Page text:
"Deliverance & Damnation"

(Sony Music/The End /Music For Nations)


01. Wreath
02. Deliverance
03. A Fair Judgment
04. For Absent Friends
05. Master's Apprentices
06. By the Pain I See in Others


01. Windowpane
02. In My Time of Need
03. Death Whispered a Lullaby
04. Closure
05. Hope Leaves
06. To Rid the Disease
07. Ending Credits
08. Weakness

RATING: 9.5/10

A lot has happened to Swedish death prog virtuosos OPETH since 2002. That year two of their most pivotal albums "Deliverance" and "Damnation" were released, separately, instead of as one body of work as originally presented by Mikael Åkerfeldt. For one, OPETH has matured into the ultimate progressive band. This evolution has mandated that their metallic edges be not shorn, but tempered, allowing for the erection of a more earthbound and folk-touched zenith. As if 2001's majestic masterpiece "Blackwater Park" wasn't enough of a zenith, or even, before that, 1998's "My Arms, Your Hearse".

The dilemma of melody versus brutality has been something of an empirical journey, if not an outright struggle inside Åkerfeldt over the course of OPETH's dazzling career. "Heritage" and "Pale Communion" are perhaps reconciliation albums for the internal conflict Åkerfeldt has dealt with following the breakout success of "Blackwater Park", and, later, "Ghost Reveries", which put this band on everyone's radar across the spectrum in metal and prog music.

Between those high points of achievement was "Deliverance" and "Damnation". Mikael Åkerfeldt was compelled to write complex yet softer material amongst the harsher dynamics that were long the band's mainstay — keeping in mind BLOODBATH, Åkerfeldt's side venture, lets him release his hounds in full. As it is in OPETH's primary contemporary, KATATONIA, which has likewise scaled down the aggression in favor of elegiac prog, a need to advance has produced some fascinating, if somewhat controversial albums in recent times. That band's leader, Jonas Renske, convinced Åkerfeldt in 2002 to record two albums in order to properly channel all the teeming parts that practically wrecked him that year.

As such, "Deliverance" was aggressive and stately, an extension of "Blackwater Park" without hitting the latter's full stride. Its counterpart, released independently six months later, "Damnation", was eloquent, velvety and mature; a shock to the system, but a welcome one as listeners first got to hear Mikael Åkerfeldt exorcise his demon ralphs for an entire album. Though Åkerfeldt's proposal to Music for Nations to release "Deliverance" and "Damnation" as one creative body (going so far as offering to count it as a single release against the band's contract) was nullified, they now return in remastered form as originally intended.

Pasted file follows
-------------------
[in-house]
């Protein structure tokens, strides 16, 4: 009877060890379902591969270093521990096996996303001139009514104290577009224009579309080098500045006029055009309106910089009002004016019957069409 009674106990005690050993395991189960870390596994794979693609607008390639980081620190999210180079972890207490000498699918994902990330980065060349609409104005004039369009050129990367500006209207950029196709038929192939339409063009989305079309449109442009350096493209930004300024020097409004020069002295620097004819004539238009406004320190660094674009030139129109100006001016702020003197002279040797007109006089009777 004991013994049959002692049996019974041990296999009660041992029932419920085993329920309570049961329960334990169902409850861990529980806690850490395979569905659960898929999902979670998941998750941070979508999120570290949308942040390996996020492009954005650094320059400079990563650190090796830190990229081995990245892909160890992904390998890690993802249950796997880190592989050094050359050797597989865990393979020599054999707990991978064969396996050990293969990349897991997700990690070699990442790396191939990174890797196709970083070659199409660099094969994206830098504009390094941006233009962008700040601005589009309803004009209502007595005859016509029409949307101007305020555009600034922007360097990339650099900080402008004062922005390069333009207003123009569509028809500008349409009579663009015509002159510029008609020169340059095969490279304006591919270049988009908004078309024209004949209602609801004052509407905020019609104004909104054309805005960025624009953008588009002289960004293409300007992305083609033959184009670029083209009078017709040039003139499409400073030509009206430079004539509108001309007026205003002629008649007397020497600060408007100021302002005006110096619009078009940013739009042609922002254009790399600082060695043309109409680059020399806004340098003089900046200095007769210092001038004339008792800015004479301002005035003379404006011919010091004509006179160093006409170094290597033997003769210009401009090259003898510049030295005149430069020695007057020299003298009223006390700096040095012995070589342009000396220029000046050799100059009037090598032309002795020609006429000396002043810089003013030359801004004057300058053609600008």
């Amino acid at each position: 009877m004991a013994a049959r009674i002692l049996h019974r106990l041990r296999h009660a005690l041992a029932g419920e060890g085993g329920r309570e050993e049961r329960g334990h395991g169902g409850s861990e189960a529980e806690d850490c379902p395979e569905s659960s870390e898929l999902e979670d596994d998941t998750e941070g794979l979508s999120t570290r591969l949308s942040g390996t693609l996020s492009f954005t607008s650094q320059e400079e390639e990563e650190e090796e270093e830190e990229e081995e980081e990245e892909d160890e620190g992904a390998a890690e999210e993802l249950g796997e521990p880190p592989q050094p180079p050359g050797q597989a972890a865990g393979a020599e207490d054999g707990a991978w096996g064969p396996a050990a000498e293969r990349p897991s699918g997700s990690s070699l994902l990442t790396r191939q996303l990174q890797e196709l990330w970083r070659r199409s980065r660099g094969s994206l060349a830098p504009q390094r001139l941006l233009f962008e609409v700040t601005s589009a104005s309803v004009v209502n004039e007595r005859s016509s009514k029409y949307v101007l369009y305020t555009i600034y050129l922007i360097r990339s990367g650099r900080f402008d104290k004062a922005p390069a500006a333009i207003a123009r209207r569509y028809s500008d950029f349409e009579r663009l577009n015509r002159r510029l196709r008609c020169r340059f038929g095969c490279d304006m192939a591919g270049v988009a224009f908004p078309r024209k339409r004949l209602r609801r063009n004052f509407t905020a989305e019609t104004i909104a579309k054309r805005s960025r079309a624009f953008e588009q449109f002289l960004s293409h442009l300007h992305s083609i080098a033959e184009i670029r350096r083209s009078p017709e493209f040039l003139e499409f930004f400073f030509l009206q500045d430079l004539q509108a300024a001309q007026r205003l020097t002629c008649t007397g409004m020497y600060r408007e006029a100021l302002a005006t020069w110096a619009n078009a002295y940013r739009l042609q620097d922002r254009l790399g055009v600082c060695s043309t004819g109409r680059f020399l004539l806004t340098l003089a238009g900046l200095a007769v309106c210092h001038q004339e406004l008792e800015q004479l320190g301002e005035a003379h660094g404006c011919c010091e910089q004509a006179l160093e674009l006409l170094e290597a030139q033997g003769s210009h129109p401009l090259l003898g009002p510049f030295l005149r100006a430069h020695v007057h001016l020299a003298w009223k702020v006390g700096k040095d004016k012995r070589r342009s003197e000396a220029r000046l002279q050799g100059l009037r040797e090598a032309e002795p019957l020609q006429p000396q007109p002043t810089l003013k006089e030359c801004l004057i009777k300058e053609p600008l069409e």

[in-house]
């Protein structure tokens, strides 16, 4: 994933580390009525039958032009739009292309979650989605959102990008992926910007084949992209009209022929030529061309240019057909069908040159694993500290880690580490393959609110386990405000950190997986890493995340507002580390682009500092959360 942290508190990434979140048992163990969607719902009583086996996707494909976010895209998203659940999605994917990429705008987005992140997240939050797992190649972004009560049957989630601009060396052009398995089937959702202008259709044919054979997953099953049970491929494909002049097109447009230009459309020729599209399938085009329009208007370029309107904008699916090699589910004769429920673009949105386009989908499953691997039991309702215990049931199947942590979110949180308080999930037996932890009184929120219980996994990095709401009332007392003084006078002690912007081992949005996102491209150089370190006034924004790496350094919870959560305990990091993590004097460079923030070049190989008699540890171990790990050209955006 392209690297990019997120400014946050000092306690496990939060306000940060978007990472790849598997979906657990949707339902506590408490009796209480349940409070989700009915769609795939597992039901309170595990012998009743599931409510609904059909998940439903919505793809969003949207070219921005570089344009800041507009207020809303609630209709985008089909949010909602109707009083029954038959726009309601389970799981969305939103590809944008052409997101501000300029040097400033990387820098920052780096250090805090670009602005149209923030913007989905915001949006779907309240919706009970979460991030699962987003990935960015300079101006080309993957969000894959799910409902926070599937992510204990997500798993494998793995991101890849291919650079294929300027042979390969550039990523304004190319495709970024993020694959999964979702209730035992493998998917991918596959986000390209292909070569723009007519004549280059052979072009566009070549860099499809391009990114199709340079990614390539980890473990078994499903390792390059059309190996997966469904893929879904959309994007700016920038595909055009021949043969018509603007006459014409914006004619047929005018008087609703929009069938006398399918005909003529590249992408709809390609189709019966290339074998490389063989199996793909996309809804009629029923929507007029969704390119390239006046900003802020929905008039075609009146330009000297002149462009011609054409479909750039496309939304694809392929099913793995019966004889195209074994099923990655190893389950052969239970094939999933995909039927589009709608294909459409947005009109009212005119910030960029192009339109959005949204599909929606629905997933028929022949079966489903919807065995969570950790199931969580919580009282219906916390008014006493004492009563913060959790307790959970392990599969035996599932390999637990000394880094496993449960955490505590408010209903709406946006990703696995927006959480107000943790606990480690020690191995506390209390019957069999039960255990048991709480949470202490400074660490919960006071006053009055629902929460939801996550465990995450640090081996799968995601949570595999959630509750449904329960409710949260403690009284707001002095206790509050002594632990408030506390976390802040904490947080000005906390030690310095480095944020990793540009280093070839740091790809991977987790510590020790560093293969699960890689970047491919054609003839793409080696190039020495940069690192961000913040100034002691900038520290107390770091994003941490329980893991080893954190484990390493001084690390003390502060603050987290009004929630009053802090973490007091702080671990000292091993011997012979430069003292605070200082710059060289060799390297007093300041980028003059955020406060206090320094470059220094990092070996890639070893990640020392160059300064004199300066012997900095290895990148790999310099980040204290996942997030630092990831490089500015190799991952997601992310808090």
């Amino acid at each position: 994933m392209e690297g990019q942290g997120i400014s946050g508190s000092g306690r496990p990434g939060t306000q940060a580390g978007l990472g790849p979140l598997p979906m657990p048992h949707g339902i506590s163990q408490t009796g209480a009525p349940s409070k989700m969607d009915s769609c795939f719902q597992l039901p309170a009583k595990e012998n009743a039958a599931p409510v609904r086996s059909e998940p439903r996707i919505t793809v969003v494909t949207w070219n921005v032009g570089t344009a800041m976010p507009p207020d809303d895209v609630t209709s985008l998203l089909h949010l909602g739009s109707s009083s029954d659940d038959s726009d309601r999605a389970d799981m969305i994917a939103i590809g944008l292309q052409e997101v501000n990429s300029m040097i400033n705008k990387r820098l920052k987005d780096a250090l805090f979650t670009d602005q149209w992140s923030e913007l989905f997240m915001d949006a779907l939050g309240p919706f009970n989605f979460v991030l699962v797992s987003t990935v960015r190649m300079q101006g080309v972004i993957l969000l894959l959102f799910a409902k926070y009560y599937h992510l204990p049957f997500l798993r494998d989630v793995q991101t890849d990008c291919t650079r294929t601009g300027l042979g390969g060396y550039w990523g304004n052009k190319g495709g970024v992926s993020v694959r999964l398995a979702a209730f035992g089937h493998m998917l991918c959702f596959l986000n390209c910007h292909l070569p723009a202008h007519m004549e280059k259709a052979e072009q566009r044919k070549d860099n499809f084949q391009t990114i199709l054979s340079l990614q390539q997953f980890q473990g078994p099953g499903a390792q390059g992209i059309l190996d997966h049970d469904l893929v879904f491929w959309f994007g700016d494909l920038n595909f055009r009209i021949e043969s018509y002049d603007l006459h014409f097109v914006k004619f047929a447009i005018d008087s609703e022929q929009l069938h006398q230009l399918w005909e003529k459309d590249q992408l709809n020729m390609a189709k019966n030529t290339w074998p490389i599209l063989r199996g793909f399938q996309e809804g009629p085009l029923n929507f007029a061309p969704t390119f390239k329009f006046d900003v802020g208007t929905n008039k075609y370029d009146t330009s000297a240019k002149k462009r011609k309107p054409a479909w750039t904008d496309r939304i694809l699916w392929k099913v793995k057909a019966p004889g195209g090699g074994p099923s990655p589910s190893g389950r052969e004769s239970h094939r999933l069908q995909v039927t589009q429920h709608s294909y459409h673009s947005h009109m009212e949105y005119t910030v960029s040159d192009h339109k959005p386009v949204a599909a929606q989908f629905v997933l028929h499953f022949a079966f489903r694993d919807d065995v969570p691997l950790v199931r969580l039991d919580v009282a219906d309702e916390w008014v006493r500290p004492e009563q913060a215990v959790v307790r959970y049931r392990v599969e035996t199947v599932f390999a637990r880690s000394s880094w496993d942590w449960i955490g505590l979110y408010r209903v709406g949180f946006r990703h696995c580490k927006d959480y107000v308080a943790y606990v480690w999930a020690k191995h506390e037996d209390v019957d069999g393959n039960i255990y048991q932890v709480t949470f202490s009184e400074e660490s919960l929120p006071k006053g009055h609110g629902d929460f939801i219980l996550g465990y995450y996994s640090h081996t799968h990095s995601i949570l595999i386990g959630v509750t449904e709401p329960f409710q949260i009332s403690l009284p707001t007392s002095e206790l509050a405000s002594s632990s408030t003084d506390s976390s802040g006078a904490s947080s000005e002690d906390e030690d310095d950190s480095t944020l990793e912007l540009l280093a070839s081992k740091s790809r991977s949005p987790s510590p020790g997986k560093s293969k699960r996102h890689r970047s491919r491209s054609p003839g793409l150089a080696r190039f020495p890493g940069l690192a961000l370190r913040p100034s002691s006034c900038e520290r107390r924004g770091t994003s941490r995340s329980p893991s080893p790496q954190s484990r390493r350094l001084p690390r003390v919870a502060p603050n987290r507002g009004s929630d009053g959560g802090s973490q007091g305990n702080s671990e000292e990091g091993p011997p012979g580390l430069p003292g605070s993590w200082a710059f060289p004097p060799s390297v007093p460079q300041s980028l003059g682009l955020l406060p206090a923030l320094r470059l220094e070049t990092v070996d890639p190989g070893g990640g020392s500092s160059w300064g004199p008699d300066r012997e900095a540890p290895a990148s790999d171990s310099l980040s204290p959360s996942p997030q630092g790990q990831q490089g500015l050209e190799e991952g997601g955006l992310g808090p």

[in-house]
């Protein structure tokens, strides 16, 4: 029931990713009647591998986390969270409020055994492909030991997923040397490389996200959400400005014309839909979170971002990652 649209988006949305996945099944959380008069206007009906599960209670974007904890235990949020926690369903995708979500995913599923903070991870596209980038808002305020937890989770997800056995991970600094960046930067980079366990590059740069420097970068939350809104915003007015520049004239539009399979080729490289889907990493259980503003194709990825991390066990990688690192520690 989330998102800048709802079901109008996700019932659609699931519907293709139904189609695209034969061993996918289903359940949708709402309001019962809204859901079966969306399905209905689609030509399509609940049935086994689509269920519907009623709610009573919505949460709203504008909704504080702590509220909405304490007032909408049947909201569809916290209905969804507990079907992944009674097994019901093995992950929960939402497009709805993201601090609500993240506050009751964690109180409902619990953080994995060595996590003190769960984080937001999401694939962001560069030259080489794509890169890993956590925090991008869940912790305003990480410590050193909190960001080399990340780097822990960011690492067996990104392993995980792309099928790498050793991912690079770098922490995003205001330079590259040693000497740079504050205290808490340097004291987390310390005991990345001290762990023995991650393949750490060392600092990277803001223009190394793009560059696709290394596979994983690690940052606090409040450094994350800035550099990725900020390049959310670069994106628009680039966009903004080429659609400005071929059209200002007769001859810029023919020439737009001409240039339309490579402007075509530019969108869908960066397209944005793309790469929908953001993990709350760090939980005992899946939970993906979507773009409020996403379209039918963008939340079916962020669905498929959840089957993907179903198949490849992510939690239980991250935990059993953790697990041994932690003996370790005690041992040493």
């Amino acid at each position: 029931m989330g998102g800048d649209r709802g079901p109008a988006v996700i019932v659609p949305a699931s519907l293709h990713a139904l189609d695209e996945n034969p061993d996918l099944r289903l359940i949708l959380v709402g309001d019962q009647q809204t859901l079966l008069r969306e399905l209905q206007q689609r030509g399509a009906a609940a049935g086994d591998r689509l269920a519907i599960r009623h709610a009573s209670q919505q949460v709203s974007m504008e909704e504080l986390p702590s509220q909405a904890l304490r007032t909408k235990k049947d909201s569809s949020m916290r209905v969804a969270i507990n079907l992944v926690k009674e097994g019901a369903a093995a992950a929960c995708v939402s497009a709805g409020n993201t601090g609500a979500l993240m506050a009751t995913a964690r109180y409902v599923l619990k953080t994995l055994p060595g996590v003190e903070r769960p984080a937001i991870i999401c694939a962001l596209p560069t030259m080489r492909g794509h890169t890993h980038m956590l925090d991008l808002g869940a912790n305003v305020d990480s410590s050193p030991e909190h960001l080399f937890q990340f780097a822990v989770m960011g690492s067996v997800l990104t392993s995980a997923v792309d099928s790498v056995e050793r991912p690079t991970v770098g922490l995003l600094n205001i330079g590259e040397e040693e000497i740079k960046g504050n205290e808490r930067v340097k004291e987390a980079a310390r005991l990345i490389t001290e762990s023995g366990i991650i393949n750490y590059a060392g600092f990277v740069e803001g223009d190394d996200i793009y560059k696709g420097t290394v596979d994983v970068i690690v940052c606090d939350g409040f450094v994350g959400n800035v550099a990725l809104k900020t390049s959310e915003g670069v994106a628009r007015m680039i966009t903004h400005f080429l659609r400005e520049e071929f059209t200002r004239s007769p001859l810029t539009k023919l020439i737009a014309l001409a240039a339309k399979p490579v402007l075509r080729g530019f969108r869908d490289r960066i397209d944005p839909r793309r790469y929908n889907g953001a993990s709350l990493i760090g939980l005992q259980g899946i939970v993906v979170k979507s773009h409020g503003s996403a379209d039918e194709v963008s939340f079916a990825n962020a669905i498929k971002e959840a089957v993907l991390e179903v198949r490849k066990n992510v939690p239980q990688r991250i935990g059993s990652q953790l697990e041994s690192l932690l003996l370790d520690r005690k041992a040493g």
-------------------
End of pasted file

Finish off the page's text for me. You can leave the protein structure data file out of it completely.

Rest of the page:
"Deliverance" and "Damnation" is being offered as a four-disc CD/DVD booklet, and a 180-gram triple-LP package. The booklet version features new stereo and 5.1 mixes by Bruce Soord on "Deliverance", and PORCUPINE TREE guitarist (and frequent OPETH producer/collaborator) Steven Wilson on "Damnation". It also comes with liner notes by "Prog" magazine editor Jerry Ewing, and, of course, Mikael Åkerfeldt, who outlines his painstaking creative process during 2002.

Between these two albums, many masterful moments emitted from OPETH, which still had Peter Lindgren on guitar and Martin Lopez on drums in camp alongside Åkerfeldt and longtime bassist Martin Mendez. Though it's taken many years for Åkerfeldt to come to terms with "Deliverance", no respectful OPETH fan would shun the glorious title track, a 13:36 expedition rocked to pieces by Martin Lopez's staggering double-hammer blats in the later stanza. Nor would anyone balk at the cataclysmic "Wreath" and "Master's Apprentices" for the terrifying if sublime gems they are. “By the Pain I See In Others" is equally a triumph, if confounded by its nutty, dragged outro. The gorgeous, jazzy instrumental "For Absent Friends" and the ten-minute "A Fair Judgment" exhibit what's to come on the wholly brilliant "Damnation". The only faults on "A Fair Judgment" are the random moments where the softer successions work into near oblivion until they're picked up by the harder progressions.

By contrast, the supple placidity of "Windowpane" and "In My Time of Need" from “Damnation" exude on the whispers of acoustic guitars and Mellotron showed a breathtaking dimension more nurtured than merely tried out. The dark cradlesong "Death Whispered a Lullaby" retainedOPETH's penchant toward blackness, even if its despondent sway rings freakishly romantic. The quixotic "Closure" finds Mikael Åkerfeldt's pleasing crooning the perfect setup for a shivery and ultimately loud cycle opening into a mystifying (and inherently scary) place. The percussion-clapped final stanza of "Closure" presents an early glimpse into what would become "Heritage" and "Pale Communion". "Closure" is abruptly shut off and dropped into the caressing melancholia of "Hope Leaves", a dreamy habitat that could've, oddly enough, been an oscillating pop nugget in the late Seventies. "To Rid the Disease" is initially akin to (if far lusher) AIR's moody theme song to “The Virgin Suicides", "Playground Love". As it ambles into the piano ostinato, "To Rid the Disease" becomes downright heart-wrenching

Set together, the immensely brave "Deliverance" and "Damnation" is a mesmeric listening experience and only in this back-to-back manner does the OPETH fan truly begin to appreciate what Mikael Åkerfeldt went through during his 2002 writing sessions of the, well, damned.


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